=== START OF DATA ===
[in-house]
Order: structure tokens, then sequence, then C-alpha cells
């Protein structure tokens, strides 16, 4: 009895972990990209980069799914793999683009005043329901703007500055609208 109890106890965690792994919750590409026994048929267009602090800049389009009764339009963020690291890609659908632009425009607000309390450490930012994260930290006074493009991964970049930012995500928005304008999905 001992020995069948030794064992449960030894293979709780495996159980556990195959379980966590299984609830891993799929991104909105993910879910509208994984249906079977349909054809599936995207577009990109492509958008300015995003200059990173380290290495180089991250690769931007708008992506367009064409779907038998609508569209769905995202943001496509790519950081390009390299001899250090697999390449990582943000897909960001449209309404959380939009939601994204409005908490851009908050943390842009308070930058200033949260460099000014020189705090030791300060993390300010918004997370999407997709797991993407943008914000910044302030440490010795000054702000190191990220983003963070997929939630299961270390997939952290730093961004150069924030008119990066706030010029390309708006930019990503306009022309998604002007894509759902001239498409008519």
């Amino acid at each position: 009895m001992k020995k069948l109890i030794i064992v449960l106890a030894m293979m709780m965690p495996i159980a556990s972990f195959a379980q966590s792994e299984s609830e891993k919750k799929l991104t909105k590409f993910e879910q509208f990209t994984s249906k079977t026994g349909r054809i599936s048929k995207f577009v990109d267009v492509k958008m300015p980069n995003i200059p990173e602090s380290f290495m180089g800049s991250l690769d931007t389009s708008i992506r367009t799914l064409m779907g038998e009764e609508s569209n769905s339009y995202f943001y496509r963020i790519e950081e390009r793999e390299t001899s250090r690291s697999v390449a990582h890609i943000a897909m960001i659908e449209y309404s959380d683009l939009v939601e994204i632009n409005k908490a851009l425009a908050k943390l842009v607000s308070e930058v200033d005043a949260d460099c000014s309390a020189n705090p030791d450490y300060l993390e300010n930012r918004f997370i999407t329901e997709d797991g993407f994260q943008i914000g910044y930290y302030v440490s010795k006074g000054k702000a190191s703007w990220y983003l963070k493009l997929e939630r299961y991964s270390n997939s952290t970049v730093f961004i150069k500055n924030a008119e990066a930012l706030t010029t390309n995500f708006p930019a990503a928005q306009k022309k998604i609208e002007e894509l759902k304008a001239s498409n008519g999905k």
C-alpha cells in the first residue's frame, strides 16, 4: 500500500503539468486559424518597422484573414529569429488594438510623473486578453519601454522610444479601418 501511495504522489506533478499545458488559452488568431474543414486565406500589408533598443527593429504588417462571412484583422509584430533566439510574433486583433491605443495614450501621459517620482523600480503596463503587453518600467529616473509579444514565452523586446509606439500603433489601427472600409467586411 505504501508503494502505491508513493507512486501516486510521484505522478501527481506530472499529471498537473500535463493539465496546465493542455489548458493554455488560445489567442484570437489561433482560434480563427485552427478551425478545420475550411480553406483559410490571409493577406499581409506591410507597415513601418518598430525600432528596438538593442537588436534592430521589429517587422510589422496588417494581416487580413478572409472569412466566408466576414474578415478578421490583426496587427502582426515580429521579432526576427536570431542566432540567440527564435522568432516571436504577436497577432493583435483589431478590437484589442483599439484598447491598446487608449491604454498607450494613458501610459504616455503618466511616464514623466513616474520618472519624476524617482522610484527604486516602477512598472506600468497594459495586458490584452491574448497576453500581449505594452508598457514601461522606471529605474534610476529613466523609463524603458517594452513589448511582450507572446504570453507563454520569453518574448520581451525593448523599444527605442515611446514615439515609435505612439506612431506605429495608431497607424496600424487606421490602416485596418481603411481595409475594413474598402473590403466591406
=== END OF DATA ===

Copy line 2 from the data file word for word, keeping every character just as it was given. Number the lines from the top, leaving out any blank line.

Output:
Order: structure tokens, then sequence, then C-alpha cells